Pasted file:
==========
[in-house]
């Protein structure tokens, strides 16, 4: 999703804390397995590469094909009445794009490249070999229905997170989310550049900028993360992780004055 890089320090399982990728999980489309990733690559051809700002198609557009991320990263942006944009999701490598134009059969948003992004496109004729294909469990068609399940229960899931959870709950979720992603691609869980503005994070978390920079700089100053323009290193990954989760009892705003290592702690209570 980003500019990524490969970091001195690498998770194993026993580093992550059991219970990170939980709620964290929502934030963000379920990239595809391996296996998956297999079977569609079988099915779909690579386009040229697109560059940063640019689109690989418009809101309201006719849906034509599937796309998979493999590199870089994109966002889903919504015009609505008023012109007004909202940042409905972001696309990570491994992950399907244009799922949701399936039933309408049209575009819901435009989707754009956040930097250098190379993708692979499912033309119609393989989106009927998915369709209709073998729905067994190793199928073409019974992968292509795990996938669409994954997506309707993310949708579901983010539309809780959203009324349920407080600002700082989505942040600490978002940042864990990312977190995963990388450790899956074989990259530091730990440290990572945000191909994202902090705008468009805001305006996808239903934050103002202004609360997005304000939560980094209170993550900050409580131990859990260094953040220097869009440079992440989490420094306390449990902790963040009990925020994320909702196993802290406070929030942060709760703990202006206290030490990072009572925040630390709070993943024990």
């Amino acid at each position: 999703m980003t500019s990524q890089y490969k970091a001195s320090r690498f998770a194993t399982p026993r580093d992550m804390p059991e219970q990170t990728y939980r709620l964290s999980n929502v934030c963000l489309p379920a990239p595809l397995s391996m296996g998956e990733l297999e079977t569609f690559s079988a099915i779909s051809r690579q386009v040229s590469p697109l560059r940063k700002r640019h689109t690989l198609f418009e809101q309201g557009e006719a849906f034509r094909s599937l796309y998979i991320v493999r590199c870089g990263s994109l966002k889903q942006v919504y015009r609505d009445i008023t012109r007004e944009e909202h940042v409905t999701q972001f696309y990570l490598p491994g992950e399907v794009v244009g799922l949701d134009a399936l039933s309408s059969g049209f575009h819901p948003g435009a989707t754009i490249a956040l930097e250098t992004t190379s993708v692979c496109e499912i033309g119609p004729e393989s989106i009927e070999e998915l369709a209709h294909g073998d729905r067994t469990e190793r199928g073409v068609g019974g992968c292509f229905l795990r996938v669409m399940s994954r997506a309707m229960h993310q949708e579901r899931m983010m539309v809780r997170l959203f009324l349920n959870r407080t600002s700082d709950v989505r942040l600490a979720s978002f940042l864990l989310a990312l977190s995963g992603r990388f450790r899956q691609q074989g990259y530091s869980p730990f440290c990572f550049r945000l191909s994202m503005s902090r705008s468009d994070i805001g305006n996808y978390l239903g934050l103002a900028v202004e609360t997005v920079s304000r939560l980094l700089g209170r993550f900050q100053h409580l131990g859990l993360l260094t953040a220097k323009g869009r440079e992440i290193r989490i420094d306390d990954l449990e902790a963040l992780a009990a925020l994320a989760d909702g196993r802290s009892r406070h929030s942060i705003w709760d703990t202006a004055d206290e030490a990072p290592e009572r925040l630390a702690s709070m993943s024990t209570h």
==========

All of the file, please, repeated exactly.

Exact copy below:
[in-house]
């Protein structure tokens, strides 16, 4: 999703804390397995590469094909009445794009490249070999229905997170989310550049900028993360992780004055 890089320090399982990728999980489309990733690559051809700002198609557009991320990263942006944009999701490598134009059969948003992004496109004729294909469990068609399940229960899931959870709950979720992603691609869980503005994070978390920079700089100053323009290193990954989760009892705003290592702690209570 980003500019990524490969970091001195690498998770194993026993580093992550059991219970990170939980709620964290929502934030963000379920990239595809391996296996998956297999079977569609079988099915779909690579386009040229697109560059940063640019689109690989418009809101309201006719849906034509599937796309998979493999590199870089994109966002889903919504015009609505008023012109007004909202940042409905972001696309990570491994992950399907244009799922949701399936039933309408049209575009819901435009989707754009956040930097250098190379993708692979499912033309119609393989989106009927998915369709209709073998729905067994190793199928073409019974992968292509795990996938669409994954997506309707993310949708579901983010539309809780959203009324349920407080600002700082989505942040600490978002940042864990990312977190995963990388450790899956074989990259530091730990440290990572945000191909994202902090705008468009805001305006996808239903934050103002202004609360997005304000939560980094209170993550900050409580131990859990260094953040220097869009440079992440989490420094306390449990902790963040009990925020994320909702196993802290406070929030942060709760703990202006206290030490990072009572925040630390709070993943024990």
């Amino acid at each position: 999703m980003t500019s990524q890089y490969k970091a001195s320090r690498f998770a194993t399982p026993r580093d992550m804390p059991e219970q990170t990728y939980r709620l964290s999980n929502v934030c963000l489309p379920a990239p595809l397995s391996m296996g998956e990733l297999e079977t569609f690559s079988a099915i779909s051809r690579q386009v040229s590469p697109l560059r940063k700002r640019h689109t690989l198609f418009e809101q309201g557009e006719a849906f034509r094909s599937l796309y998979i991320v493999r590199c870089g990263s994109l966002k889903q942006v919504y015009r609505d009445i008023t012109r007004e944009e909202h940042v409905t999701q972001f696309y990570l490598p491994g992950e399907v794009v244009g799922l949701d134009a399936l039933s309408s059969g049209f575009h819901p948003g435009a989707t754009i490249a956040l930097e250098t992004t190379s993708v692979c496109e499912i033309g119609p004729e393989s989106i009927e070999e998915l369709a209709h294909g073998d729905r067994t469990e190793r199928g073409v068609g019974g992968c292509f229905l795990r996938v669409m399940s994954r997506a309707m229960h993310q949708e579901r899931m983010m539309v809780r997170l959203f009324l349920n959870r407080t600002s700082d709950v989505r942040l600490a979720s978002f940042l864990l989310a990312l977190s995963g992603r990388f450790r899956q691609q074989g990259y530091s869980p730990f440290c990572f550049r945000l191909s994202m503005s902090r705008s468009d994070i805001g305006n996808y978390l239903g934050l103002a900028v202004e609360t997005v920079s304000r939560l980094l700089g209170r993550f900050q100053h409580l131990g859990l993360l260094t953040a220097k323009g869009r440079e992440i290193r989490i420094d306390d990954l449990e902790a963040l992780a009990a925020l994320a989760d909702g196993r802290s009892r406070h929030s942060i705003w709760d703990t202006a004055d206290e030490a990072p290592e009572r925040l630390a702690s709070m993943s024990t209570h």